As a journalist, I have had the pleasure of meeting and interviewing many celebrities. Their star power usually doesn’t faze me. Only one time did I ever become “star struck.” It involved a chance encounter in 1987 with James Bond himself, Sir Sean Connery.

I had been a college senior attending a work-related conference in Vancouver, Canada. The hotel in which I had been booked screwed up and, to make it, right transferred me to the more-upscale Mandarin Oriental. There, a co-worker had been talking to the desk clerk who told him Sean Connery was staying at the hotel. He told me, knowing that I was a huge 007 fan.

At first, I didn’t believe him because he was kind of a jokester. I asked the clerk myself and she confirmed this terrific bit of news. She said Connery stayed there often when visiting or filming a movie. My jaw dropped as I stood in the lobby that night and who should come striding the sidewalk in that familiar panther-like gait seen through the Bond series? Connery, Sean Connery! My composure went right out the open lobby door as Connery passed right in front of me. He walked with the authority of someone who knows how to avoid being bothered by the public.

I mumbled “umm, hello Mr. Connery” and he responded in his thick Scottish accent, “good evening.” This was WAY before the days of cellphone cameras so I couldn’t even snap a picture of this momentous occasion. Pretty cool but the story doesn’t end there.

Whenever I visit a new city, I find the used bookstores in hopes of adding to my collection. As is if the stars were aligned, a place within walking distance of the hotel had in its “Mystery and Thriller” section, a hardcover copy of “Goldfinger,” the basis for Connery’s greatest Bond film (in my opinion). It lacked a dust jacket but it wasn’t exactly in mint condition. However, it wasn’t a book club edition. And amazingly -as far as I can tell – it was a Jonathan Cape FIRST edition. And it also cost only a few bucks! I snapped it up immediately and ran back to the hotel.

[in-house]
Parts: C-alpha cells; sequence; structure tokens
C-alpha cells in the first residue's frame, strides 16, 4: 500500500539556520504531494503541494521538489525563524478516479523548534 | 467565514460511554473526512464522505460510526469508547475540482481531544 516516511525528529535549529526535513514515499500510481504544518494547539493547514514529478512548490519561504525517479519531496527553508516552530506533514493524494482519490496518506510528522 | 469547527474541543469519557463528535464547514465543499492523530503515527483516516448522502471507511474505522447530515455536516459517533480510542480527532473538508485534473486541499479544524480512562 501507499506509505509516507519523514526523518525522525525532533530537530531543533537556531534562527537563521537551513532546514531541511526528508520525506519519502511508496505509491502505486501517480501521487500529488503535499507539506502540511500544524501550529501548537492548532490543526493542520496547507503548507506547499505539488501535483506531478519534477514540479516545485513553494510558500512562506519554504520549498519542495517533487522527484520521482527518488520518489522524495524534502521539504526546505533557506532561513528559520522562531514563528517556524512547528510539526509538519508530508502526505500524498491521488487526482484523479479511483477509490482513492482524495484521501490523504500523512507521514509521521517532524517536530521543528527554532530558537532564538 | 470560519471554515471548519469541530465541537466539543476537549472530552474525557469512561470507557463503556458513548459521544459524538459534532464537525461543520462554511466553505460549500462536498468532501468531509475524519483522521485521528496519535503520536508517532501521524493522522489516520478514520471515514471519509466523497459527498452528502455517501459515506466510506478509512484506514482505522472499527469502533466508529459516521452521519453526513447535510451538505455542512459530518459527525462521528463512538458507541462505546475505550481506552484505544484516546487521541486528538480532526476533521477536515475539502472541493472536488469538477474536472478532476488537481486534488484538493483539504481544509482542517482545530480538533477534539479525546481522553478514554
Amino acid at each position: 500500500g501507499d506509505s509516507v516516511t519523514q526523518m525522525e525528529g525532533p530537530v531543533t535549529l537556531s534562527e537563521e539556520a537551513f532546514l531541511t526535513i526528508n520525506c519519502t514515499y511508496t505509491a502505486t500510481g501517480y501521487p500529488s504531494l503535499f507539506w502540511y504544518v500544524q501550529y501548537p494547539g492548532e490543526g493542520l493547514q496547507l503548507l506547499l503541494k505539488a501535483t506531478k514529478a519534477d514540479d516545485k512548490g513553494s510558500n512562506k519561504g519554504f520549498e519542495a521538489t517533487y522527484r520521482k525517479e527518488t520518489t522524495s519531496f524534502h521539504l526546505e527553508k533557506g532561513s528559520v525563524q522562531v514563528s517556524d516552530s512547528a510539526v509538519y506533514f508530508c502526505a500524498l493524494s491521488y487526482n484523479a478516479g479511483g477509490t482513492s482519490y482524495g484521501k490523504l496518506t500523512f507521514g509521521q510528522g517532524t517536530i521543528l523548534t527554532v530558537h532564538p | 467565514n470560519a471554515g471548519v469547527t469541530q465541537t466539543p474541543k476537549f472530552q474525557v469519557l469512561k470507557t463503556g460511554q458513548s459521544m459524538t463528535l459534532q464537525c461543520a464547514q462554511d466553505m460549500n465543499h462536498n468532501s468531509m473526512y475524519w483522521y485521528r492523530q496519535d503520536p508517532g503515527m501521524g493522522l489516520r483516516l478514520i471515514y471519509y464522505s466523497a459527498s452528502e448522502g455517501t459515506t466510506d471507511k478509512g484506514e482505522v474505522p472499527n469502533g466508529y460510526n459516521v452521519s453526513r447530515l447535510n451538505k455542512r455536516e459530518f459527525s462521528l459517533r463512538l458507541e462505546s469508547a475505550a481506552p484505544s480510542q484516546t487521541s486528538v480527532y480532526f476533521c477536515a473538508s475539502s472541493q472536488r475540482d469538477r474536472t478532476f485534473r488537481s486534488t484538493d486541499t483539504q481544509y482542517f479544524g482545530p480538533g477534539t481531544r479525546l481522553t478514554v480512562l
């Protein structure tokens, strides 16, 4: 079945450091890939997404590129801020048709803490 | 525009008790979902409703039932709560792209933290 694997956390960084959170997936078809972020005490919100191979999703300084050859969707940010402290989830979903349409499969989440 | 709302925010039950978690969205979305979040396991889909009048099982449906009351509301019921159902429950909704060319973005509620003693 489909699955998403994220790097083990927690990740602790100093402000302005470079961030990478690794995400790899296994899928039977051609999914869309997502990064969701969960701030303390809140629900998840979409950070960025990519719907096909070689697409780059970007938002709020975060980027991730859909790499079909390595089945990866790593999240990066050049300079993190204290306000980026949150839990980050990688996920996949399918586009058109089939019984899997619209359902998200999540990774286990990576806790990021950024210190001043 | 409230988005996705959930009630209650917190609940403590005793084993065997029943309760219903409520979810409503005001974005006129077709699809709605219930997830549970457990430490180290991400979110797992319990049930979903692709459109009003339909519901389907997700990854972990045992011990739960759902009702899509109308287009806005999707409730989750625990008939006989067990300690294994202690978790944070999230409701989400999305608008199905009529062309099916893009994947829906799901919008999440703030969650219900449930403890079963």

My mission: to get Sean Connery to autograph my copy of “Goldfinger.”

I didn’t want to bother Mr. Connery given how he responded to autograph-seekers and journalists in Japan during the filming of “You Only Live Twice.” What would 007 do in this case? Enlist the help of a friendly and attractive desk clerk, of course. I ask if she could delivery my book to Mr. Connery’s room. She said that it would be possible and I wrote a respectful fan letter asking him to please autograph the book. The risk, of course, would be that he would ignore the book and I would lose it. I turned the book over to the clerk thinking that Bond wouldn’t play it safe.

That evening, following dinner, I returned to my hotel room. When I turned on the light, I saw the book sitting on desk. Did he sign it or just send it back? I quickened my pace to it and opened the front cover. There, inscribed on its first page, a nice note and signature from Sean Connery. Mission Accomplished!

I did not see Connery again that weekend. Someone did tell me he went for breakfast at a restaurant across from the hotel the next morning. Apparently, all conversations ceased in a rolling wave as he passed through the dinner room to his table.

As for the hotel upgrade that precipitated this Bond experience, the room wasn’t just a room – it was suite because it was all the hotel had left. I should have quoted George Lazenby’s “this will do me nicely” from “On Her Majesty’s Secret Service.” (Thanks Paul Kyriazi) This was a case of meeting James Bond while enjoying the James Bond life style.

meeting sean connery